Think of the nowadays common term #squadgoals; now, turn off your Taylor Swift playlist on Spotify and really listen. Would that term have the same meaning if some of the "squad" were paranoid, bitter people? Probably not, because those kind of people don't make for very good company. Instead, you're probably picturing a team of diverse, amazingly talented powerhouses from various walks of life who all have one thing in common: eating faces and taking names.
It's no secret that being an artist can feel like a contest of who can hate themselves more, throwing you into a race to the bottom of a neverending pit of despair. However, rest assured that there is hope for us after all. Instead of thinking as other artists in your peripheral purely as competition running towards the same goal, think of them as your support system, allowing you all to get to that shared goal. Stay with me here because this is where it gets pretty heavy.
Do you drop names like Leibowitz and Barker for photographers that inspire you? Here's the thing: never view them as idols; instead, view them as respected peers who are just at different points in their career.
By doing so, you empower yourself to immediately place your work amongst theirs: still developing your style, your skills, and aesthetic, sure, but on the way nonetheless. It's funny how once we realize the whole "they're no different than us" reality, suddenly things aren't so intimidating anymore; monsters don't seem so scary, powerful creatives don't seem so unreachable. Now, you can reach out to them via email or social media, conversing like two masters of the craft just talking shop, instead of fanboying/fangirling and spewing out nothing but praise and compliments, because we all know how old that gets.
Right now, you're probably wondering how this impacts your life at all. Well, I'll tell you: as a creative, it is hard enough to feel like you're making headway in your career. The important thing to realize is that you're not alone. What better way to fuel your creativity than the greatest artistic concept: collaboration. You're probably wondering how collaboration could be effective; so, let's see:
Collaboration Purely in the Artistic Sense
- Like the age-old saying, "Two heads are better than one," artists combining efforts always yields better results.
- Ever wonder why so many musicians feature other artists in their songs? It's because they make the song that much stronger and they can help launch someone's career.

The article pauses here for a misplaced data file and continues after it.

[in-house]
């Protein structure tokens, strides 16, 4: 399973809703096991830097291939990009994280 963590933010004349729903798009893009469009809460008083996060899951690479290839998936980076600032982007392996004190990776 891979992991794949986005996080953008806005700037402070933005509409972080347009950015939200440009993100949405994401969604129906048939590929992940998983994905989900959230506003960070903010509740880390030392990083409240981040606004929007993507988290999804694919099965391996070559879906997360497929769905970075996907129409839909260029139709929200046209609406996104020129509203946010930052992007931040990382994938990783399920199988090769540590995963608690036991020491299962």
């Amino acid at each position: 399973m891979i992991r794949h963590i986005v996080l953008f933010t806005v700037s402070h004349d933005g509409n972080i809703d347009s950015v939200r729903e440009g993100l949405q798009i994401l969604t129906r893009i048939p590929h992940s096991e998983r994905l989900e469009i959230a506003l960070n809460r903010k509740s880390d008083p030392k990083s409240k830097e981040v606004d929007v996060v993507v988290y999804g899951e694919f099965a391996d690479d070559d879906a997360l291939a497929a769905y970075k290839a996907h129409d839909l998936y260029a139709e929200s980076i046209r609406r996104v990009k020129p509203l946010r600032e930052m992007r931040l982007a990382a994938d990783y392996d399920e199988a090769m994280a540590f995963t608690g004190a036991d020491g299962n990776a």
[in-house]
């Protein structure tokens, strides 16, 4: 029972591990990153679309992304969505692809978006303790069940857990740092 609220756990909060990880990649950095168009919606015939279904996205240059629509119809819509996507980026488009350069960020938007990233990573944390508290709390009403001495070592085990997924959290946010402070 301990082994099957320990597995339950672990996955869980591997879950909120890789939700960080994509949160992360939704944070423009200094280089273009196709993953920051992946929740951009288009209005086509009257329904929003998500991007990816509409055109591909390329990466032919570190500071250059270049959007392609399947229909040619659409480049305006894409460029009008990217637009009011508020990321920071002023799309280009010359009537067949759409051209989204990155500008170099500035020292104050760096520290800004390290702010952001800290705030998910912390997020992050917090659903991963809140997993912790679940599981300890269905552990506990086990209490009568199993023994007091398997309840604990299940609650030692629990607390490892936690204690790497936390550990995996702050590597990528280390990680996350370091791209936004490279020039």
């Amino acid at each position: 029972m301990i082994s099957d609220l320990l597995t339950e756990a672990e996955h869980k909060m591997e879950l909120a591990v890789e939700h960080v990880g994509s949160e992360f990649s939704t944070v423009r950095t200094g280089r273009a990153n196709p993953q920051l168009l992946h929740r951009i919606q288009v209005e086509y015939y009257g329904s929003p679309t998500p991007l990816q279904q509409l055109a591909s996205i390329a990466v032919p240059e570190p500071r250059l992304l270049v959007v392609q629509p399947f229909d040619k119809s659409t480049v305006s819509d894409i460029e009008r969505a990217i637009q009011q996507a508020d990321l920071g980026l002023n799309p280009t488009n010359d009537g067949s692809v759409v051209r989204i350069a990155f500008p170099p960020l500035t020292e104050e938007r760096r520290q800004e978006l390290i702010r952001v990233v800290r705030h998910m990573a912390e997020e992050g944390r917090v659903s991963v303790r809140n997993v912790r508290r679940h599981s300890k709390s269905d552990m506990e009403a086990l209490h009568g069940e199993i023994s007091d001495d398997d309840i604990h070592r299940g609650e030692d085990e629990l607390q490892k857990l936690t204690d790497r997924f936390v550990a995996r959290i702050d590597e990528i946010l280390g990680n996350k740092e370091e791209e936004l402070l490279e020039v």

- Bouncing ideas off of each other can yield breakthroughs you otherwise wouldn't have had.
- Just think of your favorite movie directors and how they seem to cast the same actors time and time again; they obviously collaborated well enough to string together hit after hit.
Collectives Are a Thing for a Reason
- Collectives are a great example; a few artists pooling together to share studio space, attract bigger clients with your broad range of talent, and push one another.
- Just look at photojournalist powerhouse Magnum Photos, co-founded by someone who goes by the name Henri Cartier-Bresson (yes, you may have heard of him), which has stood the test of time since the 1940s, when it was established by Henri and six friends.
- Even production house Wonderful Machine started as a collective with commercial photographer Bill Cramer and some photographer buddies.
No One Other than Artists Really Understand Us
- Ever been at a party or family function and cringe when someone walks up to you and says: "Oh, so you're a photographer, huh? What's that like?!" A job, it's like a job.
- Venting about the stresses of being a creative to non-creatives basically makes everyone envision you as a walking meme.
- "Gosh, I wish I could just sit at home all day or travel and 'be working'." I wish I could sit in a cubicle all day scrolling through Facebook and get lump sums of money deposited in my bank account every two weeks.
Nothing Is More Motivational than a Hard-Working, Humble Creative
- We all know someone like this: tons of success, amazingly down to earth, and you can't hate them no matter how hard you try. I know; it's exhausting.
- Creatives like this push you and make you want to work harder and master your craft, not sell all your gear and quit.
- Some have even made collaboration a career, like Chase Jarvis with CreativeLive and CJ Live, as well as Nick Onken and his amazing Shop Talk Radio Podcast.
It's unquantifiable how much more you can do for both yourself and your career if you simply connect with others, truly cheer for their successes and remember that together, we're a lot stronger than simply choosing to go it alone. I laugh when I think about a post I made a few years ago on the Facebook wall of a good friend, a retoucher a lot of you know on this site, who today just returned from traversing all over Europe for workshops and gigs.